Please meet Pete Johnson and read all about as he put it in his own words: “The musings of a Londoner, now living in Norfolk”
I lived in London for sixty years. Born and raised in the dockside area just south of Tower Bridge, it was all I knew. I grew up there, went to school there, and got married there. Like most people, I moved around. It’s a big city, lots to see, and all the districts are different. I lived in middle-class areas, upper-class areas, and cramped rented flats too. After two divorces, and a geographic circuit of the Capital, I spent the last twelve years in the trendy confines of Camden Town, a stone’s throw from the centre.
I worked there too. One third of my life as an EMT, dealing with the demands of a population of over seven million, plus the tourists and commuters. The next fifth of my life spent working for the police, a total of thirty-four years in the emergency services, dealing with every bad thing that one of the biggest cities in the world can throw at you. By the age of fifty-nine, I was worn out. London is not really a place that you live in. It is something you endure, somewhere you survive. You learn to live by its rules. Don’t use a car unless you really have to. Don’t flaunt anything, and walk straight, catch nobody’s eye. Never back down. Only fools speak to strangers, and only tourists or children sit on the top deck of the bus.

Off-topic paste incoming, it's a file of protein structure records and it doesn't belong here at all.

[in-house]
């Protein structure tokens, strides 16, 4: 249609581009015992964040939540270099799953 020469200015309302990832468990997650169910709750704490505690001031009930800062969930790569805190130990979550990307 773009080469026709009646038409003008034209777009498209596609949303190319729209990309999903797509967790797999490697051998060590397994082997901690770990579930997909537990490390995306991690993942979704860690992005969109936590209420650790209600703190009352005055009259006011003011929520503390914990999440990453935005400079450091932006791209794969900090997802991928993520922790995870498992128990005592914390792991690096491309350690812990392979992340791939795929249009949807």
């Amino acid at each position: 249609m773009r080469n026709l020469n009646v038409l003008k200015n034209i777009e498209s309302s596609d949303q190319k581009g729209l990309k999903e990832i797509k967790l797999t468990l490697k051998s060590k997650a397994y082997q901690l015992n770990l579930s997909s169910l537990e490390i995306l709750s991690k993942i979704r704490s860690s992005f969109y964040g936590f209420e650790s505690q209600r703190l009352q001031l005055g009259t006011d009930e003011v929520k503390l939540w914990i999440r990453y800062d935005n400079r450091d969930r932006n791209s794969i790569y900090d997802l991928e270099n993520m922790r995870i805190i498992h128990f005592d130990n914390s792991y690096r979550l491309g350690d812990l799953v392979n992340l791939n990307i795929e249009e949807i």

Oh, it has its perks. Restaurants, cinemas, bars, theatres. Lots of them, everywhere. Shops, shops, and more shops. You can buy anything you want, but not always what you need. You are a small fish in an enormous shoal, so unlucky if a predator spots you. Stick with the crowd, and you will get by, unnoticed. But forget trying to sleep. Sirens, helicopters, 24-hour life and transport, with ambient light so bright it feels like the sun never sets. Always tired, struggling through one day to the next, in the relentless pace demanded by city life.
Retirement loomed as I approached sixty. Time for a change. London is no place to be old.
So, we bought a house in Norfolk. Only 120 miles north-east, but it might as well be in another country, and at another time. A drive of just over three hours by car takes you back over fifty years in the process. We settled in a place where people still say “Hello” as they walk past. Where a parcel left outside your door is still there, a week later. You don’t have to lock your car, and you could probably leave your doors unlocked too. Children don’t follow old people to mock them, but to help them. Your neighbours help out, and are happy to ask for a favour in return. Traffic jams are but a memory, and within twenty minutes drive, we can be standing on a deserted beach.
And the house cost less than the price of a lock-up garage, in the street we happily left behind.
It’s not all perfect, nothing is. Public transport is almost non-existent, and I have to travel twenty miles to buy a decent shirt, or to find a good street market. There is one cinema, and the choice of places to eat is limited by the modest expectations of local people. No local shop, and no real village centre, so it is not easy to meet new people. But it is dark at night, and I can see the stars, for the first time other than when on holiday. I can walk my dog past wild deer, and watch fish jumping in the river. I feel like I live in an England that I only ever read about in history books.
And I know which place I prefer.
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